The Institute For Living

Tag: wisdom

Room for Compromise?

by on Jul.26, 2011, under Core Values, News Commentary, Politics/Economics, Relationships, Spirituality

I saw two rooms: one sat vacant, the other was overflowing with two groups of people — one unlike the other.

I questioned why one room sat vacant while the other room had plenty of space for discussion.

My answer came: “We are waiting for discussion between the two groups.”

But no discussion happened.

So one room sat vacant, while the other room was overflowing with two groups of people.

There is no right way to do the wrong thing.

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When the Answers are Hidden

by on Mar.26, 2011, under Core Values, News Commentary, Politics/Economics, Spirituality

In today’s 140-character, soundbite world, we often miss the deeper meaning of the events unfolding around us. When I was going to school, a major curriculum requirement was the study of Shakespeare’s works. The very point of studying his works was that the value was in wrestling with difficult questions –not rushing to easy answers.

And so it was with Jesus, the Christ, whose parables rendered life-giving principles that profoundly confused and disturbed the rulers of his day. His “asset value” was not valued; in fact, it was so profoundly devalued that he was killed. And yet, two centuries later, we set our calendars by the event of his being, and his teachings provide the moral compass for many of us.

In Mark 11:13, he said that although there were no figs on the tree, the value was there. The answers were hidden from those who were only willing to spend 140 characters to find them.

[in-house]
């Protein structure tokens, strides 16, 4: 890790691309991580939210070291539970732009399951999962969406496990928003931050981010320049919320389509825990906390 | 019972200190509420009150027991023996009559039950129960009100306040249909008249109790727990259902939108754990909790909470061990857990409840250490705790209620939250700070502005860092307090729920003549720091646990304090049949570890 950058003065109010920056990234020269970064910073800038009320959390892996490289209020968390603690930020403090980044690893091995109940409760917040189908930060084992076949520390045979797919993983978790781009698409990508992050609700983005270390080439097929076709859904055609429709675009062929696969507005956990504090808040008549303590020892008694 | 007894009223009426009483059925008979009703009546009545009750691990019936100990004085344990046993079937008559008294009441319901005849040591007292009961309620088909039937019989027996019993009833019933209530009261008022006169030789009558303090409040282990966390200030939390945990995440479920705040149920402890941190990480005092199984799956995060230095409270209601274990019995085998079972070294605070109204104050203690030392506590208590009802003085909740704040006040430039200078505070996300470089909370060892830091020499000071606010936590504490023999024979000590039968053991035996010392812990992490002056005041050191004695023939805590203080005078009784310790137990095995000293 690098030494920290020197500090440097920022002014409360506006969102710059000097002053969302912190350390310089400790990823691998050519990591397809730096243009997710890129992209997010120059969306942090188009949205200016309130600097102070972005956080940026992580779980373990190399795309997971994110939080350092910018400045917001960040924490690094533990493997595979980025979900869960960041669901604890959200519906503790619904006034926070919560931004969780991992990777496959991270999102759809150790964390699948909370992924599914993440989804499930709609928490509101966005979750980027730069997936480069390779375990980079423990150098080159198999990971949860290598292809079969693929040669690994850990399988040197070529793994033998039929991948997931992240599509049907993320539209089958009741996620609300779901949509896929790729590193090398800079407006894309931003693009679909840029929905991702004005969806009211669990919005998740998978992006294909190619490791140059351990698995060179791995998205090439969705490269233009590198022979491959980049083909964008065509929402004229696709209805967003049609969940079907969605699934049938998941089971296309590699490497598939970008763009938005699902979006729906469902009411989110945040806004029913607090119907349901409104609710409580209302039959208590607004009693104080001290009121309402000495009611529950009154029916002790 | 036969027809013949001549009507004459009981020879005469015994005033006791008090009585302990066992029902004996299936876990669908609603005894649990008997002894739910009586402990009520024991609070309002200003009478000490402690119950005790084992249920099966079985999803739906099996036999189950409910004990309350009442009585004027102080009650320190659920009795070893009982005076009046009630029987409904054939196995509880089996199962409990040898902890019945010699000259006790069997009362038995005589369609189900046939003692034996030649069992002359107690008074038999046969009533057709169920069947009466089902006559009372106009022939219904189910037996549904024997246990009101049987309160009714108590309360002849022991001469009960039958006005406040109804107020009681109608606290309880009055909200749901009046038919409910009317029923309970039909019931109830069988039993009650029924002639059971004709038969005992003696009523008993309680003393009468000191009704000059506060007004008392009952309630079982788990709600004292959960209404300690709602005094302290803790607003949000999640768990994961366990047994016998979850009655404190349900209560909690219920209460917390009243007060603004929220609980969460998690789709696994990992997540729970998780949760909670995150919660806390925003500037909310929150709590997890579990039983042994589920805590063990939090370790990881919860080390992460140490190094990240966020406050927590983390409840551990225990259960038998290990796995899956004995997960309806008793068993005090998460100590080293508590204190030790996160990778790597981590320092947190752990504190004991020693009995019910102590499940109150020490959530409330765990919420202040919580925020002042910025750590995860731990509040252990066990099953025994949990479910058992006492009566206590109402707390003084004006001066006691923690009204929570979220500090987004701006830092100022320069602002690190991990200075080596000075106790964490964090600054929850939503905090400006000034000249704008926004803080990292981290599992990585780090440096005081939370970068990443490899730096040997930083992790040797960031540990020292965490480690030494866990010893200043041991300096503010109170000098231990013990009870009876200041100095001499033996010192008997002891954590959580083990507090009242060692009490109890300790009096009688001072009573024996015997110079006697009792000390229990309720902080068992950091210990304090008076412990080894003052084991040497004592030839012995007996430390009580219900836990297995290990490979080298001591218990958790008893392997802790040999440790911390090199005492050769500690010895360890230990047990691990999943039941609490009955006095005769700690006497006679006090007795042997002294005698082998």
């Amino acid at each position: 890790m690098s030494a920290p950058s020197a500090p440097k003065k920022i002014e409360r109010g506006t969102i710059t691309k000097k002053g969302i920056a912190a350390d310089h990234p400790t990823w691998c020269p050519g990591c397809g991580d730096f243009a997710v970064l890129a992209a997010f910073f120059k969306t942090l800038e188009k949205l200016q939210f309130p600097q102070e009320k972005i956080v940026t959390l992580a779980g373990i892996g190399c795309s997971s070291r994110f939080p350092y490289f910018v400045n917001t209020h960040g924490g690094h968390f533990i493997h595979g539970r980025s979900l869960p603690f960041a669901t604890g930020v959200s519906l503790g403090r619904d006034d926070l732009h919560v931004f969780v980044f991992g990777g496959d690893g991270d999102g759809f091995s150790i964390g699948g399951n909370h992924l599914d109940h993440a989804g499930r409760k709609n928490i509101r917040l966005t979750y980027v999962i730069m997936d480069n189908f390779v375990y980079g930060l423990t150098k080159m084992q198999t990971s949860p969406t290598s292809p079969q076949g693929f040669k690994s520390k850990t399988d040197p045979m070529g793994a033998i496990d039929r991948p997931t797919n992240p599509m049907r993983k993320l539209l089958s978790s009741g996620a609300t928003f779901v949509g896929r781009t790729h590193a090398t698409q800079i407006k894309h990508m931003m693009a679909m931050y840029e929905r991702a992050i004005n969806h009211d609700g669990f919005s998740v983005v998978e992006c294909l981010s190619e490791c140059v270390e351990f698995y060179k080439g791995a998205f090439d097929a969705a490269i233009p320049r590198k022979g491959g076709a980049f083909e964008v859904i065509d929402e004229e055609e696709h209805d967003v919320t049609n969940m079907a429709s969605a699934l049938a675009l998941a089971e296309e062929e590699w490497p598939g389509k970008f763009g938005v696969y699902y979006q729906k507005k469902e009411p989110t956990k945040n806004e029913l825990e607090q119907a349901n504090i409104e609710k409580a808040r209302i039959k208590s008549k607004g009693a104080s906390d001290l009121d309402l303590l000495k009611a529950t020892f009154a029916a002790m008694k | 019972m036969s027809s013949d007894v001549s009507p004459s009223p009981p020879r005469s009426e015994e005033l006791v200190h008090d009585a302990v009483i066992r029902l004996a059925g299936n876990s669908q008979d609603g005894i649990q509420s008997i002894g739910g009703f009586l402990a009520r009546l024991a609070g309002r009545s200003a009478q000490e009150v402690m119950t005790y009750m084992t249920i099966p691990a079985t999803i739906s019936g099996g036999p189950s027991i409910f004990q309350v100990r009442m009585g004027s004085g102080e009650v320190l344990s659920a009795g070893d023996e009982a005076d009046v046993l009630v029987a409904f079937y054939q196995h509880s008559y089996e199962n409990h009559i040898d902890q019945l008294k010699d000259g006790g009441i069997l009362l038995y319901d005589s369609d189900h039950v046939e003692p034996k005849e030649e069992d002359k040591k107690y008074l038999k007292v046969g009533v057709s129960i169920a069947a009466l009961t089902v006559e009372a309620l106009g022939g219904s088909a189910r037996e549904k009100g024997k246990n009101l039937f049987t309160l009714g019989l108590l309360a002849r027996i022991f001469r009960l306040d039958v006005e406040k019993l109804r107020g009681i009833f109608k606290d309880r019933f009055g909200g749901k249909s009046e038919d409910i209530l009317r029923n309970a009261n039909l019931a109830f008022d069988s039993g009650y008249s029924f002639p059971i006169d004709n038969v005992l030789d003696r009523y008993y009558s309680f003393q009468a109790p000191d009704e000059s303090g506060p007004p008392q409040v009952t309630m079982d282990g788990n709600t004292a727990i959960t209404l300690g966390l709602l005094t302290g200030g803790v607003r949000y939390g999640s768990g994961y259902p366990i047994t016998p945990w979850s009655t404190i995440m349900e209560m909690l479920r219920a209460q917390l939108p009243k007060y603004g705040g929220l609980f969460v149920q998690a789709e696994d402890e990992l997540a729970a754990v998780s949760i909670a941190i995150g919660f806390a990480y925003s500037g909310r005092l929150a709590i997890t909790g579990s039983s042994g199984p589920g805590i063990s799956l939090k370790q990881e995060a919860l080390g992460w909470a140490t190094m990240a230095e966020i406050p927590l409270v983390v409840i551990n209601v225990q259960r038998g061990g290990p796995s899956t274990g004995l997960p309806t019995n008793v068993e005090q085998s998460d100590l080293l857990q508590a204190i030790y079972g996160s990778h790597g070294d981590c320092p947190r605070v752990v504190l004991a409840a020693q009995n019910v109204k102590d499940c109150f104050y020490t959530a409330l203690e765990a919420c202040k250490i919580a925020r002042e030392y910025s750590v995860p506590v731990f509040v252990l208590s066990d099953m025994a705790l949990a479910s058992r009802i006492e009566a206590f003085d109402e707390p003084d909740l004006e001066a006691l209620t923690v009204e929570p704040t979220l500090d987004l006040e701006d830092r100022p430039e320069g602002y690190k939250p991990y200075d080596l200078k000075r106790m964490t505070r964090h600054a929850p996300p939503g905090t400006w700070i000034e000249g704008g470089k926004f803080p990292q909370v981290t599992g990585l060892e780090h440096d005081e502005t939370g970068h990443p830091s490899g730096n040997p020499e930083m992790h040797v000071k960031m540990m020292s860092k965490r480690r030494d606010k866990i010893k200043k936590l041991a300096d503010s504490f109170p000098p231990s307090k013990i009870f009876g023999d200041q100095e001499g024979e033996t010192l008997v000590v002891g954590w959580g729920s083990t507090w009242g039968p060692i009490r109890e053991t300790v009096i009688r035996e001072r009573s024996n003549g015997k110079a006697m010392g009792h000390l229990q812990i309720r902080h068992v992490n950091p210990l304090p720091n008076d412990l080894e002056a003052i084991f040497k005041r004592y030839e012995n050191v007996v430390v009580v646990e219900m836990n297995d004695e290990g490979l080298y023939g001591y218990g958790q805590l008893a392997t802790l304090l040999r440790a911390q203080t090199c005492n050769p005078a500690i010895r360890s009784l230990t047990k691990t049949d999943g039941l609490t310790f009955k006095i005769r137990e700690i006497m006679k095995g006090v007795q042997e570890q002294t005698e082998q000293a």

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Now is the Moment

by on Mar.04, 2011, under Core Values, Politics/Economics, Relationships, Spirituality

When we’re experiencing trials and tribulations we always pray that the suffering will end and “that moment” will come when God will show us favor.

Walking in victory requires that we redefine our perspective. We must learn to value the affliction as much as we would value what we would perceive as the deliverance. Circumstances really are “value neutral.”

For instance, rain is neither bad nor good. The city dweller may call it bad, while the farmer calls it good. In fact, it just “is.” Furthermore, the city dweller will suffer if the farmer does not get rain for his crops.

Learning to embrace suffering as joy is not easy, but it is essential for the victorious life. The faith walk is based upon the knowing that stepping off into the unknown leads to new knowledge — preparing for more robust living (or abundant living).

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Living on the Other Side of Fear

by on Feb.09, 2011, under Core Values, News Commentary, Politics/Economics, Relationships, Spirituality

Wouldn’t it be nice to live without fear in our lives? Most of us live with fear from our personal lives to our cultural and global experiences.

At the personal level, we have the threats of sickness, financial hardship, interpersonal conflict and outside disruption — just to name a few. As we move to the larger group levels, political, economic, ethnic and other factors set the basis for our fears.

In all these cases, the core energy of fear is juxtaposed against the energy of love. Although the genesis of our lives is love, we lose our way and give power to fear so early in our journeys. Why is that? Why do we so readily abandon the power of love for the seduction of fear? It must be compelling in its alluring promises, or we wouldn’t be captivated by its charm.